"The recovery (rather than discovery) of the Divine Feminine in our time
opens up multiple avenues for inspiring our God-talk.
To name and image God as Gaia, Goddess, Kuan Yin, Shechinah, Ochun, Tara,
the Black Madonna, or Kali
puts the Divine into a whole larger context
with tremendous implications for ourselves and the institutions we give birth to
whether of law, politics, education, economics or religion.
Consider for example the ecological implications
of what anthropologist Marija Gimbutas says of the Goddess:
She is “in all her manifestations a symbol of the unity of all life in Nature.
Her power was in water and stone, in tomb and cave, in animals and birds,
snakes and fish, hills, trees, and flowers.
Hence the holistic and mythopoeic perception of the sacredness and mystery
of all there is on Earth.”
The Goddess calls us back to the sacredness of creation all about us.
Consider the virtues that are extolled in this ancient Tibetan prayer to Tara:
“Homage to Tara our mother: great compassion!
Homage to Tara our mother: queen of physicians!
Homage to Tara our mother: conquering disease like medicine!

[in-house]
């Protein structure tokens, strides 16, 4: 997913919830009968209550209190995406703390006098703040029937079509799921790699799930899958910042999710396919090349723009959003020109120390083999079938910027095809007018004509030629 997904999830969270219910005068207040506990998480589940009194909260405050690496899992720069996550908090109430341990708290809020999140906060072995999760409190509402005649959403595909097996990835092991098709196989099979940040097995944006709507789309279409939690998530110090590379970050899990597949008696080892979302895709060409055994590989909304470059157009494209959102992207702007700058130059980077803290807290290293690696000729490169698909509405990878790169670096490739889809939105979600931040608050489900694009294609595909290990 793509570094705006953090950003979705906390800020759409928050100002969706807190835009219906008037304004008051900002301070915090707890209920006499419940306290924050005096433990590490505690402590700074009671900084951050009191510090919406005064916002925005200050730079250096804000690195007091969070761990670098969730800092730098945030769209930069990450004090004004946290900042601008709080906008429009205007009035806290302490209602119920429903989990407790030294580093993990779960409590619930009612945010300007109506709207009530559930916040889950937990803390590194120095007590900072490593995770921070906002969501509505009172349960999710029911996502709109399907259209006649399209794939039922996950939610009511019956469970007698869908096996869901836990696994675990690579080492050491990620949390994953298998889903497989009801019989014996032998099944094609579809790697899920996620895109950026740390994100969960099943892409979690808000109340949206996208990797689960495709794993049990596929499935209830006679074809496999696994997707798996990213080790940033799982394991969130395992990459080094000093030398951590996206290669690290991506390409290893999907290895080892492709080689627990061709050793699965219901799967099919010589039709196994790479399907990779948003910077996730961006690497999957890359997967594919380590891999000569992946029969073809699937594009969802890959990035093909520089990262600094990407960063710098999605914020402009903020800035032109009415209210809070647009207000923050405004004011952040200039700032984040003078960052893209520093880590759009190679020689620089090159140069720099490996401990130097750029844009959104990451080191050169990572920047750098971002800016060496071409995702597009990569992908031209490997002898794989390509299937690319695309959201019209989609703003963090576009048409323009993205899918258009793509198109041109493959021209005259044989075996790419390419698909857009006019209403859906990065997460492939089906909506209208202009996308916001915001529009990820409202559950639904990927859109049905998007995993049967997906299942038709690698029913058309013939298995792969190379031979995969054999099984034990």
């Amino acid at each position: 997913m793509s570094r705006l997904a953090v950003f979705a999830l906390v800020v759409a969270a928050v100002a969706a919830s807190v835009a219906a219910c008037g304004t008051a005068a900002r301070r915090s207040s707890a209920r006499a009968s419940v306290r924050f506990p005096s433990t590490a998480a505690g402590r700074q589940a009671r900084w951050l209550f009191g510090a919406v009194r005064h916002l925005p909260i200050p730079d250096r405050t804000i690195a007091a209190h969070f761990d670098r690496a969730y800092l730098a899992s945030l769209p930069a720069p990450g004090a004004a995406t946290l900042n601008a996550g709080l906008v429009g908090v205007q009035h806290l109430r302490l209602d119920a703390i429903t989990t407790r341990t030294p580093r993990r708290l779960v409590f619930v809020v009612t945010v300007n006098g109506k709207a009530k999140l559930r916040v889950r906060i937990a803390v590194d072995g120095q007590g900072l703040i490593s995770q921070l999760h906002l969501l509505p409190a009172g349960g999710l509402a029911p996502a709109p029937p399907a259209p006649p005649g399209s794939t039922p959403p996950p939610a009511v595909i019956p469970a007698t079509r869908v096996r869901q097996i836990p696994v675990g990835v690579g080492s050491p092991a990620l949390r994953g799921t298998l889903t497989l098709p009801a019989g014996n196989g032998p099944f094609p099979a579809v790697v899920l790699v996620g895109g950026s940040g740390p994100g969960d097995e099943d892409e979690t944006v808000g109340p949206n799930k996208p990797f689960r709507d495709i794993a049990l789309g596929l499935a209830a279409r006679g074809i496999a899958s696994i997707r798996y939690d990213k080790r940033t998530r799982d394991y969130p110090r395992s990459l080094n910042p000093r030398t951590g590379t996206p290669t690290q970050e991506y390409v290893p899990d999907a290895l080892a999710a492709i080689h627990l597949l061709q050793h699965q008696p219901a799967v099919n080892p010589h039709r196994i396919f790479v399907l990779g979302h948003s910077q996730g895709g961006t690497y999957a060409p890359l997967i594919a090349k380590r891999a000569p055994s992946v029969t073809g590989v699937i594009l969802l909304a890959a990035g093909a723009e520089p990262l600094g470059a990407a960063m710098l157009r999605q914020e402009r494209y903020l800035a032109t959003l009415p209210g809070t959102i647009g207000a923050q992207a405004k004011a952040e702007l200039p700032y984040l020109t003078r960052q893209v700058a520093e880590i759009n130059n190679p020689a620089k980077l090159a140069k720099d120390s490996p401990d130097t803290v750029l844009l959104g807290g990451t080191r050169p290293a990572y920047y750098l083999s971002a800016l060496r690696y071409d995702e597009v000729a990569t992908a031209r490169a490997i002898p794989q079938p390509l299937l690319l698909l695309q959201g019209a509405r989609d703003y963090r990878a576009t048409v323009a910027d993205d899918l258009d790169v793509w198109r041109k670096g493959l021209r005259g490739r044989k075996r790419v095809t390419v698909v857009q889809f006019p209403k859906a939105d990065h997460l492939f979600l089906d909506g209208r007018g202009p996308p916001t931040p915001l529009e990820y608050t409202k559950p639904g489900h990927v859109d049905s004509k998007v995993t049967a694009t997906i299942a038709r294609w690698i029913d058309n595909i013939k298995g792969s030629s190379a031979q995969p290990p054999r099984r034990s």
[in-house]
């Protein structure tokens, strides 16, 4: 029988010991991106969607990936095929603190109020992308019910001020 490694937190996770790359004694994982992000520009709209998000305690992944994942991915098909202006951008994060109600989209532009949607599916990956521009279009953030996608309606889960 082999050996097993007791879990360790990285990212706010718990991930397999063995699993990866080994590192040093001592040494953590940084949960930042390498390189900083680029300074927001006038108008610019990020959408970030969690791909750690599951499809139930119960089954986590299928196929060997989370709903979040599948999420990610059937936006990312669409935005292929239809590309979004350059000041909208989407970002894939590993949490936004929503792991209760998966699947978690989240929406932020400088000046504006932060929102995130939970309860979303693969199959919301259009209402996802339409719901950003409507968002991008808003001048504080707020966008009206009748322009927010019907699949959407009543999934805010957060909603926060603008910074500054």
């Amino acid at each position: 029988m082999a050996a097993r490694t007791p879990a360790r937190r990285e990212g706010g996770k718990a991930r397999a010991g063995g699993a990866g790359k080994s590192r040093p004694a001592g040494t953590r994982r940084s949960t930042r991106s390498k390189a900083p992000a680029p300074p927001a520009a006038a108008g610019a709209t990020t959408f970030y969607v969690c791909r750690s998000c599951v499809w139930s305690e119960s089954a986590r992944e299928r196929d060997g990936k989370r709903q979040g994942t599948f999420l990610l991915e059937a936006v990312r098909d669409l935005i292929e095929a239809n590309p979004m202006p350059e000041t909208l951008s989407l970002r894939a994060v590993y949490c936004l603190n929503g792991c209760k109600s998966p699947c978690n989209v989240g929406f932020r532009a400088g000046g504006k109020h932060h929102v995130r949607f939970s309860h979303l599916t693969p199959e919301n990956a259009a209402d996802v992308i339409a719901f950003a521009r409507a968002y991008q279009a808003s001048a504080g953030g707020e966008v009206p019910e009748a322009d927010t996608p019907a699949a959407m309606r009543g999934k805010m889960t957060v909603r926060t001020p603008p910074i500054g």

Homage to Tara our mother: knowing the means of compassion!
Homage to Tara our mother: Spreading like the wind! Homage to Tara our mother: pervading like space!”
Consider this commentary on the Tao who is called
“The Great Mother, Mother of the universe” who “gives birth to all beings,
/ nourishes them, maintains them, /
cares for them, comforts them, protects them, /
takes them back to herself.”
Medieval Christian mystics such as Hildegard of Bingen, Mechtild of Magdeburg
and Julian of Norwich
also explored the Divine Feminine in their writings.
According to Hildegard, we are “surrounded with the roundness of divine compassion” and we are “encircled by the arms of the mystery of God.”
For Mechtild, “God is not only fatherly.
God is also mother who lifts her beloved child from the ground to her knee”
and the Trinity is “like a mother’s cloak
wherein the child finds a home and lays its head on the maternal breast.”
Julian says: “God is delighted to be our Mother.”
Naming of the feminine side of Divinity
gives inspiration and support to women struggling
with their womanhood and sisterhood
while simultaneously challenging men to get more in touch
with their maternal and compassionate capacities.
The Divine Feminine is not at all about softness or passivity
but about a passion with instead of a passion over.
Feminist theologian Dorothee Soelle has argued that
we need mysticism to access this Divine Feminine.
“Mysticism comes closest to overcoming the hierarchical masculine concept of God."
“In feminist theology therefore, the issue is not about exchanging pronouns,
but about another way of thinking of transcendence …
as being bound up in the web of life….
We move from God-above-us to God-within-us
and overcome false transcendence hierarchically conceived.”
The return of the Divine Feminine is a sign of our times.
It assists profoundly in renaming Divinity and in the process, ourselves."